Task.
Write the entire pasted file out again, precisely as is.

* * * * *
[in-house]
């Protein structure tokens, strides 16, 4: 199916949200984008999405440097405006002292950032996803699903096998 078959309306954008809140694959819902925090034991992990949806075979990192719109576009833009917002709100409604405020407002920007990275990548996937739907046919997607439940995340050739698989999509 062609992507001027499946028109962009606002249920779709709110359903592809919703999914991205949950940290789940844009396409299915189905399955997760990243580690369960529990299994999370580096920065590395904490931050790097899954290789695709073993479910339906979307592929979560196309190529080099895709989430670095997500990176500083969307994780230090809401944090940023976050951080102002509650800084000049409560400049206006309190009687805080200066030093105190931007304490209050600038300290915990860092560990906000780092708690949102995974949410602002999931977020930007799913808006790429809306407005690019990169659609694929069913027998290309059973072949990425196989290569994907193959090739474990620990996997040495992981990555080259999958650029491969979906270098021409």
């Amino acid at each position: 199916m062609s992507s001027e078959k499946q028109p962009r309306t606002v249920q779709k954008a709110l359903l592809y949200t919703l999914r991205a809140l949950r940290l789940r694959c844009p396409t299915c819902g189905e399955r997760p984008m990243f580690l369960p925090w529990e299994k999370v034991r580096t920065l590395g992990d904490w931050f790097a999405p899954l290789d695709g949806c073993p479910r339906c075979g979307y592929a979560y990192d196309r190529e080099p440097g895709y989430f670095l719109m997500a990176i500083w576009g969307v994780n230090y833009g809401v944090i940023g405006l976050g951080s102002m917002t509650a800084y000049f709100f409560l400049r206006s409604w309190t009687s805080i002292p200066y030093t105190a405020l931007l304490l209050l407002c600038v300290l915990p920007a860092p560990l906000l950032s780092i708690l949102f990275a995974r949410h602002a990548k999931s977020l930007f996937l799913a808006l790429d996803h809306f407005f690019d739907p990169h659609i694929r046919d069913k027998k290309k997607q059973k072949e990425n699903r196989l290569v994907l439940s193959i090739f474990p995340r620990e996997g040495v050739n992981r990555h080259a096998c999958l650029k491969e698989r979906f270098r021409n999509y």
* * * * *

[in-house]
């Protein structure tokens, strides 16, 4: 199916949200984008999405440097405006002292950032996803699903096998 078959309306954008809140694959819902925090034991992990949806075979990192719109576009833009917002709100409604405020407002920007990275990548996937739907046919997607439940995340050739698989999509 062609992507001027499946028109962009606002249920779709709110359903592809919703999914991205949950940290789940844009396409299915189905399955997760990243580690369960529990299994999370580096920065590395904490931050790097899954290789695709073993479910339906979307592929979560196309190529080099895709989430670095997500990176500083969307994780230090809401944090940023976050951080102002509650800084000049409560400049206006309190009687805080200066030093105190931007304490209050600038300290915990860092560990906000780092708690949102995974949410602002999931977020930007799913808006790429809306407005690019990169659609694929069913027998290309059973072949990425196989290569994907193959090739474990620990996997040495992981990555080259999958650029491969979906270098021409």
């Amino acid at each position: 199916m062609s992507s001027e078959k499946q028109p962009r309306t606002v249920q779709k954008a709110l359903l592809y949200t919703l999914r991205a809140l949950r940290l789940r694959c844009p396409t299915c819902g189905e399955r997760p984008m990243f580690l369960p925090w529990e299994k999370v034991r580096t920065l590395g992990d904490w931050f790097a999405p899954l290789d695709g949806c073993p479910r339906c075979g979307y592929a979560y990192d196309r190529e080099p440097g895709y989430f670095l719109m997500a990176i500083w576009g969307v994780n230090y833009g809401v944090i940023g405006l976050g951080s102002m917002t509650a800084y000049f709100f409560l400049r206006s409604w309190t009687s805080i002292p200066y030093t105190a405020l931007l304490l209050l407002c600038v300290l915990p920007a860092p560990l906000l950032s780092i708690l949102f990275a995974r949410h602002a990548k999931s977020l930007f996937l799913a808006l790429d996803h809306f407005f690019d739907p990169h659609i694929r046919d069913k027998k290309k997607q059973k072949e990425n699903r196989l290569v994907l439940s193959i090739f474990p995340r620990e996997g040495v050739n992981r990555h080259a096998c999958l650029k491969e698989r979906f270098r021409n999509y």